Minnesota Street Market to Host 2nd Annual Litfest on Thursday, June 2nd, 2023

Press Release by Pia Lopez

A celebration of crime fiction, mystery and thriller with local authors Susan Sink and Jessie Chandler

When: 6pm-7:15pm, Thursday, June 22

Where: Minnesota Street Market (back lot)

27 West Minnesota Street, St. Joseph

The event is free, outdoors and open to the public

Love the journey of traveling with a main character working through a puzzle and life’s travails?  Following small details and piecing it all together? Delving into how and why a crime is committed?

The Minnesota Street Market in St. Joseph is hosting a free, outdoors Annual Litfest event at 6pm on Thursday, June 22.  The theme is: “Unsolved: On the Mysterious Wisdom of Not Knowing Who, What, Where, When or How.” 

This event explores Susan Sink’s Officer Down and Jessie Chandler’s Quest for Redemption (Winner of the 2020 American Fiction Book Awards: LGBTQ Fiction).

Neither of these books are the typical crime fiction mystery thriller.  

And neither novel is typical for these authors.  

Susan Sink, “Officer Down”: A poet, this is Susan’s first novel, inspired by the real-life event of the unsolved killing of a Cold Spring police officer outside Winners Bar on November 29, 2012.

Jessie Chandler, “Quest for Redemption”: A former police officer, Jessie is a prolific, award-winning mystery writer, to date mostly humorous, fast-paced capers.  This novel, the first in a planned new series, is much darker. There’s a heist, involving an antique document. But much of the book is an exploration of Flynn, a protagonist who descends into tragedy, comes to recognise things about herself, which spurs a change in action.

The annual litfest invites the public to spend an evening in the unique setting of the back lot of the Minnesota Street Market (the historic 1899 Loso Building) in St. Joseph, bringing people together in an outdoor atmosphere, with readings and conversation.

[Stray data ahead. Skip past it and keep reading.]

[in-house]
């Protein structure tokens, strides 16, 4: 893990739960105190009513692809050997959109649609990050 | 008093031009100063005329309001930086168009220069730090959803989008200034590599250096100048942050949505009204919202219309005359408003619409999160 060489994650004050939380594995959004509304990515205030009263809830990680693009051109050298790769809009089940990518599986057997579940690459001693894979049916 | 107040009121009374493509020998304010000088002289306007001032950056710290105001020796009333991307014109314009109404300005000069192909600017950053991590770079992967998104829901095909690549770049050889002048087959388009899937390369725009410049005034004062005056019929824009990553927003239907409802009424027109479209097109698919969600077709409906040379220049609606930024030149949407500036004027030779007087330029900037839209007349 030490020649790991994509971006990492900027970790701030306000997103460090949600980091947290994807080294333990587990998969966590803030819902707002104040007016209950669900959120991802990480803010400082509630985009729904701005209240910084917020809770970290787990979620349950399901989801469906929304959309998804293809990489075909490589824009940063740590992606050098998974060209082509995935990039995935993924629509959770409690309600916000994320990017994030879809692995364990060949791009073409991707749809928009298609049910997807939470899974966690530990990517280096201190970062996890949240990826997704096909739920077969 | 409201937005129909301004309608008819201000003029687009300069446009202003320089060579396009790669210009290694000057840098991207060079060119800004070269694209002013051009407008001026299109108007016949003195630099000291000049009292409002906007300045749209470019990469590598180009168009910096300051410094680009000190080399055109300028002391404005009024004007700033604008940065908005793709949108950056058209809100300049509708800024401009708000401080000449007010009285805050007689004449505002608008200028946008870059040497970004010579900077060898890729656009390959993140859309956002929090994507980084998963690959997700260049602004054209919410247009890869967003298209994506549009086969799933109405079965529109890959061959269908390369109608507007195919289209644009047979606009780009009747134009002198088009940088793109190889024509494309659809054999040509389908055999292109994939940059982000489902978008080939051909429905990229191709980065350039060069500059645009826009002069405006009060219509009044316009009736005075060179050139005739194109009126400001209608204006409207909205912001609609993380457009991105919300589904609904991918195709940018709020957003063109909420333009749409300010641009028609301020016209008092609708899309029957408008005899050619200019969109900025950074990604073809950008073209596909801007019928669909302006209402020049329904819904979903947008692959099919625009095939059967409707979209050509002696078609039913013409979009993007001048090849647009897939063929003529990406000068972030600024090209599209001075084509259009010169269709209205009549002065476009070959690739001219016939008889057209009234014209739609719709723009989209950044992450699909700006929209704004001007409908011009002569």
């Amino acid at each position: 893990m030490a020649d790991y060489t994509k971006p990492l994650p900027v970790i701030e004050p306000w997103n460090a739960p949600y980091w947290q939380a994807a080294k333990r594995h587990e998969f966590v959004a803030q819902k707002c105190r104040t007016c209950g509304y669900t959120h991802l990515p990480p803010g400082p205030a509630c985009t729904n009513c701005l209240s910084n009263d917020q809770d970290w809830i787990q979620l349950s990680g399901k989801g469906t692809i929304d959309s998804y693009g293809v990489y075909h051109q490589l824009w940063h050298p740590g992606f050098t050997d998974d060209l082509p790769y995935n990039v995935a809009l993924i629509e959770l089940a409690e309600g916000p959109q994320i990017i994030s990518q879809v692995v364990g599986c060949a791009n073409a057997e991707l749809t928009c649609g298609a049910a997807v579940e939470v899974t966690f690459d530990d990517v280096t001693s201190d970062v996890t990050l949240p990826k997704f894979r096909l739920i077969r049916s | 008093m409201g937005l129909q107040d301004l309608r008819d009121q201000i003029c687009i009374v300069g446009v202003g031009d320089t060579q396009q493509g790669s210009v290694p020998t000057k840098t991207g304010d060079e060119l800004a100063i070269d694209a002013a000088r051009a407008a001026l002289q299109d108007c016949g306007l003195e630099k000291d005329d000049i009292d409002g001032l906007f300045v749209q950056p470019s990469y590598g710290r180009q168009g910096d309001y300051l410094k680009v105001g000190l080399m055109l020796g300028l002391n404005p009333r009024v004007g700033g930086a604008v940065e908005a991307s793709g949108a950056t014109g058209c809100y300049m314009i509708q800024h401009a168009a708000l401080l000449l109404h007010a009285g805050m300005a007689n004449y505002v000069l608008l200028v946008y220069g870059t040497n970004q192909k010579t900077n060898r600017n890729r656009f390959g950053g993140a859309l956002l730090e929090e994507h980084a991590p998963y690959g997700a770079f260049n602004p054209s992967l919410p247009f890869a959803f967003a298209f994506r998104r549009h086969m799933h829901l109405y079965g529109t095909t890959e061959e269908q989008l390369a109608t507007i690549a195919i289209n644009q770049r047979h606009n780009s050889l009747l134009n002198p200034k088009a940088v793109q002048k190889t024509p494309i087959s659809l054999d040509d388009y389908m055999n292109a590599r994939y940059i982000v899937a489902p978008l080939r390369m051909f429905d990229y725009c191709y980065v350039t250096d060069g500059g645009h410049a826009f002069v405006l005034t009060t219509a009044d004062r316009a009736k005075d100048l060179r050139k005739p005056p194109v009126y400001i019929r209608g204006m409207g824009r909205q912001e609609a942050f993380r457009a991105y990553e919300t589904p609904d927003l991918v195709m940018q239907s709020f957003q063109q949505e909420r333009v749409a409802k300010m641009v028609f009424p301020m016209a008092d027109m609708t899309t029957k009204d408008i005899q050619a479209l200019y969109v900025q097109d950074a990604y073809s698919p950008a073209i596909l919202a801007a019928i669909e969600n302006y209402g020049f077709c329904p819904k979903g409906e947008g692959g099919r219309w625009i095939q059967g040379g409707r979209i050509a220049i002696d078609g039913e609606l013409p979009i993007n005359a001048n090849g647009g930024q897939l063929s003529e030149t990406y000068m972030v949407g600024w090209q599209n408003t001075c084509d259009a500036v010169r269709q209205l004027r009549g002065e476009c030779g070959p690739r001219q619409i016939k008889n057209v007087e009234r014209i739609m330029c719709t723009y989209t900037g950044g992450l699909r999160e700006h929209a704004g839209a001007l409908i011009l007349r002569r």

This event offers an opportunity for local authors to take center stage — and for people from the local area to connect with some great local authors they may never have heard of.

The program features short readings and dialogue to create a varied, rich experience for our community.  

Tracy Rittmueller, an award-winning poet, founding director of Lyricality, and chair of the Local Authors & Books Committee, will introduce the program: Why this theme for the 2nd Litfest? What is it about the unsolved that engages us and brings us together? Why explore crime fiction, mystery, thriller? Why these two authors — Susan Sink and Jessie Chandler?

The two authors will each do a reading — and ask each other a question.  The audience also will have the opportunity to ask questions.  

Jessie Chandler says of “Quest for Redemption”: 

“I had the idea to write a simple art thief who would steal art that had been swiped or looted by others, and return the goods to the rightful owner. Sounded easy peasy, and turned out to be anything but.”  

She continues: “When I began working on Quest, I was in a pretty dark space and without intention, it showed up in my work. I more or less was leading a parallel life with the protagonist, Flynn, and it took me three years to finish the manuscript. … I was very able to pull on my personal experiences for a lot of what I put Flynn through. … I’d have to say that when my own feelings were darkest, so were Flynn’s. As the story progressed slowly toward the end, my own writing helped me to see the light at the end of the tunnel. … There is always hope, even when it feels like the dark will never relent.”